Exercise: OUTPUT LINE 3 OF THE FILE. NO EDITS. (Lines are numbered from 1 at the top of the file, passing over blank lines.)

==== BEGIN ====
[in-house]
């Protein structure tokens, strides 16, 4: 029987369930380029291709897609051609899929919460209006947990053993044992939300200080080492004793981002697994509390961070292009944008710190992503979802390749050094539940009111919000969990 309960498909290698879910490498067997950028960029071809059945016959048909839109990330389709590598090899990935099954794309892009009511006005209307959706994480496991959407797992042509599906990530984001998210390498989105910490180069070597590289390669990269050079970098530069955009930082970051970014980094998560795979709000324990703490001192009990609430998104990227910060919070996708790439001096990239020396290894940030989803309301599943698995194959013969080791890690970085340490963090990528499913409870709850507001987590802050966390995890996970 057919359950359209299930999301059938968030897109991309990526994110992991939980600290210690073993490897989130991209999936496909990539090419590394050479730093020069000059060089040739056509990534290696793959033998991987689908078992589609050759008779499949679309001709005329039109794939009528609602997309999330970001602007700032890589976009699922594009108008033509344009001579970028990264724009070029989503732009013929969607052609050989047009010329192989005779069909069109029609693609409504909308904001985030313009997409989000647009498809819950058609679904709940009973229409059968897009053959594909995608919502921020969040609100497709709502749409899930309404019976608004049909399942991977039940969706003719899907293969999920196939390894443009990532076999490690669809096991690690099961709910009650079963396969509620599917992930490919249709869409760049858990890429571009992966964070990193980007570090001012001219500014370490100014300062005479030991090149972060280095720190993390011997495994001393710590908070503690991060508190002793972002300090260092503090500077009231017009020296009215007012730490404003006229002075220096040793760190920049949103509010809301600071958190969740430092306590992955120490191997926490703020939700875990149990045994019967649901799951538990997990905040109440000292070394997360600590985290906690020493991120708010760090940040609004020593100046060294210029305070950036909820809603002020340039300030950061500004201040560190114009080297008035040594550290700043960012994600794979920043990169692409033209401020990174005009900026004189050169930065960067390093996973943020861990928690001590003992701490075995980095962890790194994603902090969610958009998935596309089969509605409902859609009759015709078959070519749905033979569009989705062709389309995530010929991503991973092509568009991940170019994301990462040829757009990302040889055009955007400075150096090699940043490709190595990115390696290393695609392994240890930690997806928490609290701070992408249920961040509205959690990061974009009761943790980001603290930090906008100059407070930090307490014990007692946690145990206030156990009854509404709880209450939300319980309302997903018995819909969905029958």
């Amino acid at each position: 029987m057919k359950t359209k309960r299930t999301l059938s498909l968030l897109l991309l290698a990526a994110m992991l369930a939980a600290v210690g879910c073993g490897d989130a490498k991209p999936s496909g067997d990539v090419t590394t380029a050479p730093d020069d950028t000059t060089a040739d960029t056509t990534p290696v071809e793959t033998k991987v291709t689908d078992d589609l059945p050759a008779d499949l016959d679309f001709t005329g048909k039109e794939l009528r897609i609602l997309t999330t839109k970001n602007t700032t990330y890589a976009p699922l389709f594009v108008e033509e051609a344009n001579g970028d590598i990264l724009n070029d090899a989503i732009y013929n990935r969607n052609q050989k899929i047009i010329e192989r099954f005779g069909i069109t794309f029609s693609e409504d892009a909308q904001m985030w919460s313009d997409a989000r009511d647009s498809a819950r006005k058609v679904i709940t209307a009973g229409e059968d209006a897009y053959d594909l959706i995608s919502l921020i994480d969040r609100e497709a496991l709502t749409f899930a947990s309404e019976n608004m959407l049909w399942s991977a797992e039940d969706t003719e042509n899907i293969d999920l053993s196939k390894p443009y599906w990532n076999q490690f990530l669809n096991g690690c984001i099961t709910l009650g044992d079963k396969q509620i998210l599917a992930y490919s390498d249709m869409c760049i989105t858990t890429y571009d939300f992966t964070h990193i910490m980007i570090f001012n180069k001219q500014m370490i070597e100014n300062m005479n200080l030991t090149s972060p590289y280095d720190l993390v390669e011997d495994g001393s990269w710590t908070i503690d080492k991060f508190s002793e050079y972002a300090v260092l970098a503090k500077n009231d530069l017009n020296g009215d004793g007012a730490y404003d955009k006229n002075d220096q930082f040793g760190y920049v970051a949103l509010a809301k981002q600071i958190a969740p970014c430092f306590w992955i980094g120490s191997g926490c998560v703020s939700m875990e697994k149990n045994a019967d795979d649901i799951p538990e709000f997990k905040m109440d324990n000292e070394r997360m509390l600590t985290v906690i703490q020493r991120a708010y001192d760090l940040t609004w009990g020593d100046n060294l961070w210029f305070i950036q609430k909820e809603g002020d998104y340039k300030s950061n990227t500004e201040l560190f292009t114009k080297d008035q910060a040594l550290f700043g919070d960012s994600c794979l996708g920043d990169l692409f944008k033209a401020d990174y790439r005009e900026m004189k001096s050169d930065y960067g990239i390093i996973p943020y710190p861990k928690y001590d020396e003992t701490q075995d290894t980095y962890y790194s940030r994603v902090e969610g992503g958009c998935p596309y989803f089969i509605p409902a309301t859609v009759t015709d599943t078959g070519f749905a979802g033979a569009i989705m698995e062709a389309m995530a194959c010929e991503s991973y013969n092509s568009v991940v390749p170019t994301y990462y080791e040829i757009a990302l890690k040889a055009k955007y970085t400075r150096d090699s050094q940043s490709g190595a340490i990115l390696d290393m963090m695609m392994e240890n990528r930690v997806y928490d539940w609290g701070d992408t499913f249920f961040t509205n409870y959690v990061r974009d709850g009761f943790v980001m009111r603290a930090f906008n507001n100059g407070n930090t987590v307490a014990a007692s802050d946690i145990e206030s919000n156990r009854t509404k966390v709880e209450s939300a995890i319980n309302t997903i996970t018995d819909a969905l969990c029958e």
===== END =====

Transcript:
């Amino acid at each position: 029987m057919k359950t359209k309960r299930t999301l059938s498909l968030l897109l991309l290698a990526a994110m992991l369930a939980a600290v210690g879910c073993g490897d989130a490498k991209p999936s496909g067997d990539v090419t590394t380029a050479p730093d020069d950028t000059t060089a040739d960029t056509t990534p290696v071809e793959t033998k991987v291709t689908d078992d589609l059945p050759a008779d499949l016959d679309f001709t005329g048909k039109e794939l009528r897609i609602l997309t999330t839109k970001n602007t700032t990330y890589a976009p699922l389709f594009v108008e033509e051609a344009n001579g970028d590598i990264l724009n070029d090899a989503i732009y013929n990935r969607n052609q050989k899929i047009i010329e192989r099954f005779g069909i069109t794309f029609s693609e409504d892009a909308q904001m985030w919460s313009d997409a989000r009511d647009s498809a819950r006005k058609v679904i709940t209307a009973g229409e059968d209006a897009y053959d594909l959706i995608s919502l921020i994480d969040r609100e497709a496991l709502t749409f899930a947990s309404e019976n608004m959407l049909w399942s991977a797992e039940d969706t003719e042509n899907i293969d999920l053993s196939k390894p443009y599906w990532n076999q490690f990530l669809n096991g690690c984001i099961t709910l009650g044992d079963k396969q509620i998210l599917a992930y490919s390498d249709m869409c760049i989105t858990t890429y571009d939300f992966t964070h990193i910490m980007i570090f001012n180069k001219q500014m370490i070597e100014n300062m005479n200080l030991t090149s972060p590289y280095d720190l993390v390669e011997d495994g001393s990269w710590t908070i503690d080492k991060f508190s002793e050079y972002a300090v260092l970098a503090k500077n009231d530069l017009n020296g009215d004793g007012a730490y404003d955009k006229n002075d220096q930082f040793g760190y920049v970051a949103l509010a809301k981002q600071i958190a969740p970014c430092f306590w992955i980094g120490s191997g926490c998560v703020s939700m875990e697994k149990n045994a019967d795979d649901i799951p538990e709000f997990k905040m109440d324990n000292e070394r997360m509390l600590t985290v906690i703490q020493r991120a708010y001192d760090l940040t609004w009990g020593d100046n060294l961070w210029f305070i950036q609430k909820e809603g002020d998104y340039k300030s950061n990227t500004e201040l560190f292009t114009k080297d008035q910060a040594l550290f700043g919070d960012s994600c794979l996708g920043d990169l692409f944008k033209a401020d990174y790439r005009e900026m004189k001096s050169d930065y960067g990239i390093i996973p943020y710190p861990k928690y001590d020396e003992t701490q075995d290894t980095y962890y790194s940030r994603v902090e969610g992503g958009c998935p596309y989803f089969i509605p409902a309301t859609v009759t015709d599943t078959g070519f749905a979802g033979a569009i989705m698995e062709a389309m995530a194959c010929e991503s991973y013969n092509s568009v991940v390749p170019t994301y990462y080791e040829i757009a990302l890690k040889a055009k955007y970085t400075r150096d090699s050094q940043s490709g190595a340490i990115l390696d290393m963090m695609m392994e240890n990528r930690v997806y928490d539940w609290g701070d992408t499913f249920f961040t509205n409870y959690v990061r974009d709850g009761f943790v980001m009111r603290a930090f906008n507001n100059g407070n930090t987590v307490a014990a007692s802050d946690i145990e206030s919000n156990r009854t509404k966390v709880e209450s939300a995890i319980n309302t997903i996970t018995d819909a969905l969990c029958e």